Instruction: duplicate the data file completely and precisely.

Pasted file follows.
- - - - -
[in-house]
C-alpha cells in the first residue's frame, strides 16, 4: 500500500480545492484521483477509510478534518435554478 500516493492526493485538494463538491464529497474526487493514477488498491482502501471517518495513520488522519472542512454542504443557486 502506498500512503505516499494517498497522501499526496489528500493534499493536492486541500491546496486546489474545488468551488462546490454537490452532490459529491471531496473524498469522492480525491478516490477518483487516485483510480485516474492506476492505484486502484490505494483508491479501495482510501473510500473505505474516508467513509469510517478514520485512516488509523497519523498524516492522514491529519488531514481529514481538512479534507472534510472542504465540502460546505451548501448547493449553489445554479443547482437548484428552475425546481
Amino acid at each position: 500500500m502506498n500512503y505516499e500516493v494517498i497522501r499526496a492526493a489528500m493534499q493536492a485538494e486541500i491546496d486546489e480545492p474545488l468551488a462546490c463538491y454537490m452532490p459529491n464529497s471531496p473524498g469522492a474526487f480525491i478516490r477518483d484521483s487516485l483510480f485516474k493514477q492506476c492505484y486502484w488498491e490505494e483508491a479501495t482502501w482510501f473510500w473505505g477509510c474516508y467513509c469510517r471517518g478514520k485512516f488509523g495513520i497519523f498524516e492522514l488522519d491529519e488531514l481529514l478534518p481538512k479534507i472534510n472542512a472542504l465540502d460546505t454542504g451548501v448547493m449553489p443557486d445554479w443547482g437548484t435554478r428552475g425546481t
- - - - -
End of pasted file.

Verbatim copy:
[in-house]
C-alpha cells in the first residue's frame, strides 16, 4: 500500500480545492484521483477509510478534518435554478 500516493492526493485538494463538491464529497474526487493514477488498491482502501471517518495513520488522519472542512454542504443557486 502506498500512503505516499494517498497522501499526496489528500493534499493536492486541500491546496486546489474545488468551488462546490454537490452532490459529491471531496473524498469522492480525491478516490477518483487516485483510480485516474492506476492505484486502484490505494483508491479501495482510501473510500473505505474516508467513509469510517478514520485512516488509523497519523498524516492522514491529519488531514481529514481538512479534507472534510472542504465540502460546505451548501448547493449553489445554479443547482437548484428552475425546481
Amino acid at each position: 500500500m502506498n500512503y505516499e500516493v494517498i497522501r499526496a492526493a489528500m493534499q493536492a485538494e486541500i491546496d486546489e480545492p474545488l468551488a462546490c463538491y454537490m452532490p459529491n464529497s471531496p473524498g469522492a474526487f480525491i478516490r477518483d484521483s487516485l483510480f485516474k493514477q492506476c492505484y486502484w488498491e490505494e483508491a479501495t482502501w482510501f473510500w473505505g477509510c474516508y467513509c469510517r471517518g478514520k485512516f488509523g495513520i497519523f498524516e492522514l488522519d491529519e488531514l481529514l478534518p481538512k479534507i472534510n472542512a472542504l465540502d460546505t454542504g451548501v448547493m449553489p443557486d445554479w443547482g437548484t435554478r428552475g425546481t